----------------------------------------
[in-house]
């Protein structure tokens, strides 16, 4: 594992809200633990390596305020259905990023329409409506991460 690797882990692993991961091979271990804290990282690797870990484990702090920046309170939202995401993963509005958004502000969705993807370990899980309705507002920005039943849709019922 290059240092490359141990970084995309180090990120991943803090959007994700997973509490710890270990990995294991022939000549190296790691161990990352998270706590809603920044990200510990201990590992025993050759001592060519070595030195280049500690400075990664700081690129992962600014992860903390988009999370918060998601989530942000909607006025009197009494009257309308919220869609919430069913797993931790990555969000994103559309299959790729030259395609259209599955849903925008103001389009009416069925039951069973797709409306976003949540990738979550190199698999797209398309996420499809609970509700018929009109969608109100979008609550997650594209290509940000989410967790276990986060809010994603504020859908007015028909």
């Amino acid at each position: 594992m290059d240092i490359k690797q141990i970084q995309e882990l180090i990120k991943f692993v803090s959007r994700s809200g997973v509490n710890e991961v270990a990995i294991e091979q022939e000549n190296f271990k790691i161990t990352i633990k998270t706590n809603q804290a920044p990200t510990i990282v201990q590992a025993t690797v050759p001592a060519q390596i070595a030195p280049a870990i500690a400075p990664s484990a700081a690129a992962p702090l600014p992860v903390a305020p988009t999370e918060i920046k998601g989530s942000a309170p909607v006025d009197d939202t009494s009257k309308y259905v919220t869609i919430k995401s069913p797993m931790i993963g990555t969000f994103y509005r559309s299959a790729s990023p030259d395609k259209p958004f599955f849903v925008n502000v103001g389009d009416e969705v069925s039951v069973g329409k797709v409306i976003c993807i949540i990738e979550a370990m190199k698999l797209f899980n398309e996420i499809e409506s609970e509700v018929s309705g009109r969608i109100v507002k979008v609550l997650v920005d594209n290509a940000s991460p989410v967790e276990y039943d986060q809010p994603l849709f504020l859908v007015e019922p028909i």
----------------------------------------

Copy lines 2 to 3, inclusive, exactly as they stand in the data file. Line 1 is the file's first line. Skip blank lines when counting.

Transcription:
């Protein structure tokens, strides 16, 4: 594992809200633990390596305020259905990023329409409506991460 690797882990692993991961091979271990804290990282690797870990484990702090920046309170939202995401993963509005958004502000969705993807370990899980309705507002920005039943849709019922 290059240092490359141990970084995309180090990120991943803090959007994700997973509490710890270990990995294991022939000549190296790691161990990352998270706590809603920044990200510990201990590992025993050759001592060519070595030195280049500690400075990664700081690129992962600014992860903390988009999370918060998601989530942000909607006025009197009494009257309308919220869609919430069913797993931790990555969000994103559309299959790729030259395609259209599955849903925008103001389009009416069925039951069973797709409306976003949540990738979550190199698999797209398309996420499809609970509700018929009109969608109100979008609550997650594209290509940000989410967790276990986060809010994603504020859908007015028909």
């Amino acid at each position: 594992m290059d240092i490359k690797q141990i970084q995309e882990l180090i990120k991943f692993v803090s959007r994700s809200g997973v509490n710890e991961v270990a990995i294991e091979q022939e000549n190296f271990k790691i161990t990352i633990k998270t706590n809603q804290a920044p990200t510990i990282v201990q590992a025993t690797v050759p001592a060519q390596i070595a030195p280049a870990i500690a400075p990664s484990a700081a690129a992962p702090l600014p992860v903390a305020p988009t999370e918060i920046k998601g989530s942000a309170p909607v006025d009197d939202t009494s009257k309308y259905v919220t869609i919430k995401s069913p797993m931790i993963g990555t969000f994103y509005r559309s299959a790729s990023p030259d395609k259209p958004f599955f849903v925008n502000v103001g389009d009416e969705v069925s039951v069973g329409k797709v409306i976003c993807i949540i990738e979550a370990m190199k698999l797209f899980n398309e996420i499809e409506s609970e509700v018929s309705g009109r969608i109100v507002k979008v609550l997650v920005d594209n290509a940000s991460p989410v967790e276990y039943d986060q809010p994603l849709f504020l859908v007015e019922p028909i």